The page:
Diary study guide: how to get the best results

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A diary study is a valuable tool for learning about user behaviour. Here’s how to get the best outcomes.

What is a diary study?

A diary study is a user research method that involves asking a number of people to record their experiences relating to a particular subject over a defined period of time. It's a really useful tool for learning about user behaviour, providing you with a record of thoughts and actions in context.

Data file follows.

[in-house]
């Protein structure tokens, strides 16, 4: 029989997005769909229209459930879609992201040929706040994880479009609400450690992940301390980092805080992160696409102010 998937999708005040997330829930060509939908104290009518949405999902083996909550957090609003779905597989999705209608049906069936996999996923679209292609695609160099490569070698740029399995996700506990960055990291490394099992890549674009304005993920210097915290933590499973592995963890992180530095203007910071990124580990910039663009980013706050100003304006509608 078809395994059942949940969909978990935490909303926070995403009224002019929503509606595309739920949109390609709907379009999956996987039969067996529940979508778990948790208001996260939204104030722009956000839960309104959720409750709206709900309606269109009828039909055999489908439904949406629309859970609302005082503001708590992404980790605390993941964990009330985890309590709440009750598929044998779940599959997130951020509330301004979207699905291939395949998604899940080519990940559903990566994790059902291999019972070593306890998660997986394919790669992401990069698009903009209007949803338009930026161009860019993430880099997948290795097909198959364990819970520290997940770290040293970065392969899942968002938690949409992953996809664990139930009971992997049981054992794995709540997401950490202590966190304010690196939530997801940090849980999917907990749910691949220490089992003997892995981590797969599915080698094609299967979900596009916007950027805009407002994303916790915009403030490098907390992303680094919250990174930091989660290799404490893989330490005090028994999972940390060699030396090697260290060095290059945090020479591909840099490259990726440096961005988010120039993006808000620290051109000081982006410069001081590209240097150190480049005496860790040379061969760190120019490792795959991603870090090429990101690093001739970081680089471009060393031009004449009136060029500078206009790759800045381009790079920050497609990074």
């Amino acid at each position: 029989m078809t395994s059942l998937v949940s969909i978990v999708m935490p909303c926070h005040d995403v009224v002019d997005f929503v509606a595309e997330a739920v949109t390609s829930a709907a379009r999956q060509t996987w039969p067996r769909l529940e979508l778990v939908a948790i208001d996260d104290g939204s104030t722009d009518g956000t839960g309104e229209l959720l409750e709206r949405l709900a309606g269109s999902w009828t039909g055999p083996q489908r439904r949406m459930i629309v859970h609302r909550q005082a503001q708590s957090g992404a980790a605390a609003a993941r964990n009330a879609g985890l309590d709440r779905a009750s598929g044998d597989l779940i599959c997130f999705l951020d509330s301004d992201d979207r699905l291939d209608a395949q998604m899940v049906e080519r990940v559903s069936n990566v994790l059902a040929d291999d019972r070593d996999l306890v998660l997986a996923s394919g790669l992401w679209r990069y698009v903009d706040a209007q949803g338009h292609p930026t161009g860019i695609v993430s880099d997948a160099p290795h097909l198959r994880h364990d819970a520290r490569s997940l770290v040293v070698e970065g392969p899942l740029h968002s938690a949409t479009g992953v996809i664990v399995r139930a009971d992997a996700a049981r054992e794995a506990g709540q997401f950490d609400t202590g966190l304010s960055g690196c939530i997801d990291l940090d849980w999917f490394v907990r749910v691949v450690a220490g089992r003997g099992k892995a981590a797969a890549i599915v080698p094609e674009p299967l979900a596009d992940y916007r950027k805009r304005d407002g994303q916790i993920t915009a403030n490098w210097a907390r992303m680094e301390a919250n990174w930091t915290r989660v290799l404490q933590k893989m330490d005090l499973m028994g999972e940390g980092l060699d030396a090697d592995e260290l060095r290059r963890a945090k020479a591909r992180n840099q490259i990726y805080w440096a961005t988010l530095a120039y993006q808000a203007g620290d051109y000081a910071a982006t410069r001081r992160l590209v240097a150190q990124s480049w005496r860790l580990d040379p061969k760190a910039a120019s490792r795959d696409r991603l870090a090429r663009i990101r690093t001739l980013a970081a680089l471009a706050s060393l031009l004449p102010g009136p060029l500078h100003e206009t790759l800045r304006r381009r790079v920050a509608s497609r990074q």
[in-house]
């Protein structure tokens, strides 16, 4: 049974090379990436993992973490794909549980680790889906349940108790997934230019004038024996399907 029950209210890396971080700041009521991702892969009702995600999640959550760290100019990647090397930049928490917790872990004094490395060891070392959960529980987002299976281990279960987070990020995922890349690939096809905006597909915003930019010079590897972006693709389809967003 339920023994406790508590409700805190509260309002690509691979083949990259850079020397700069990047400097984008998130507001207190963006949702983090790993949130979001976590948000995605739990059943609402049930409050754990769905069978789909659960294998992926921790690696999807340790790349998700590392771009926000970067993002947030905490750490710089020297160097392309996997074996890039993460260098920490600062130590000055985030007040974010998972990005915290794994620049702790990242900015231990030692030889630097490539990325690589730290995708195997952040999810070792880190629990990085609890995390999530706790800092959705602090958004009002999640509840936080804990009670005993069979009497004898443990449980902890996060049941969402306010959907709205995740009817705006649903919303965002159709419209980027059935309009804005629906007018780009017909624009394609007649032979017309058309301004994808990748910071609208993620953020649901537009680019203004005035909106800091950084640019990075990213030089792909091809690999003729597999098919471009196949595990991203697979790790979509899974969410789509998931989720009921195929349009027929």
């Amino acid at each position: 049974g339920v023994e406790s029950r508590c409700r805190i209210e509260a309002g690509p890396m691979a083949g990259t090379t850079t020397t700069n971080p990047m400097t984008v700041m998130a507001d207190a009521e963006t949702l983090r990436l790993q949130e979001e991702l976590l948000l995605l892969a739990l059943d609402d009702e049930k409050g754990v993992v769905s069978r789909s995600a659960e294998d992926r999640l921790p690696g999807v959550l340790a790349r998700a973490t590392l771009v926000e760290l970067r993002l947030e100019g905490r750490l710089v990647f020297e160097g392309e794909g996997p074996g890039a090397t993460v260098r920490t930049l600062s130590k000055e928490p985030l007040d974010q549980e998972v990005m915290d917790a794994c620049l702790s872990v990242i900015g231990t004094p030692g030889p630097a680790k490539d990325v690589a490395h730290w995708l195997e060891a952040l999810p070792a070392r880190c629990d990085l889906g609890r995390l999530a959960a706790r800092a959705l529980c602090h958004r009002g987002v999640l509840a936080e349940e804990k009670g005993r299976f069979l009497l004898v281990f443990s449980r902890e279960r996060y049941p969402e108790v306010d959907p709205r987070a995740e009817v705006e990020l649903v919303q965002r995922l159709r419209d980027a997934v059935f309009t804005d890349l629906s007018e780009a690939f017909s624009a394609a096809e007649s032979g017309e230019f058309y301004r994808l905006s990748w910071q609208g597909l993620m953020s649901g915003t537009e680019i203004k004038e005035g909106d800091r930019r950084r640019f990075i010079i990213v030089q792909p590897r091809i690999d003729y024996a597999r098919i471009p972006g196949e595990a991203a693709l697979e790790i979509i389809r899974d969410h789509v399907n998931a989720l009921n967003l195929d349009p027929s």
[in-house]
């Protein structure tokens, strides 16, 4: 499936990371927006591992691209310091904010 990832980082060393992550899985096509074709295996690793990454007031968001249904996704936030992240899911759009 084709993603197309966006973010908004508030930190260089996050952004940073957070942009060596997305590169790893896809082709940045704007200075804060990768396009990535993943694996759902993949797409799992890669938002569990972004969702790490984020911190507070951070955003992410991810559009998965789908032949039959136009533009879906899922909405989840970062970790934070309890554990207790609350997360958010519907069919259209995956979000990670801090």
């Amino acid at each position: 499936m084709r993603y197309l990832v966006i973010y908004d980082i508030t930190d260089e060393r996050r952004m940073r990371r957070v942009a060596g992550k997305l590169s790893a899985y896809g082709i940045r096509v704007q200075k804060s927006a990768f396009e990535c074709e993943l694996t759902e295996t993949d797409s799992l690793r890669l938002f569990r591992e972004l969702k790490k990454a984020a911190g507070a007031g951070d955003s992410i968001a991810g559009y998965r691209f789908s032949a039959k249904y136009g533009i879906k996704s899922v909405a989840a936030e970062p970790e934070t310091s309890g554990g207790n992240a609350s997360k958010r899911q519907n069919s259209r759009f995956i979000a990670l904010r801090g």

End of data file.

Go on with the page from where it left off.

Diary studies aren't always the right choice, but they're well-suited for some use cases, for example if you're studying the use of mobile devices, which can be challenging given the location-independent nature of mobiles.

Field studies are another option, but often prove to be too impractical, particularly for a service or product that is used all day. Lab-based tests can give good insight, but for some areas of interest, they just won't give you real-world accuracy.

A diary study is flexible and needs no special materials or equipment. However, this can also be a potential pitfall. Without careful planning, it's easy to lose track of exactly what it is you want to get out of the process, and the data can then be incorrectly focused.

Different diary study methods

There are many ways in which you can ask participants to capture diary entries.

1. Paper diaries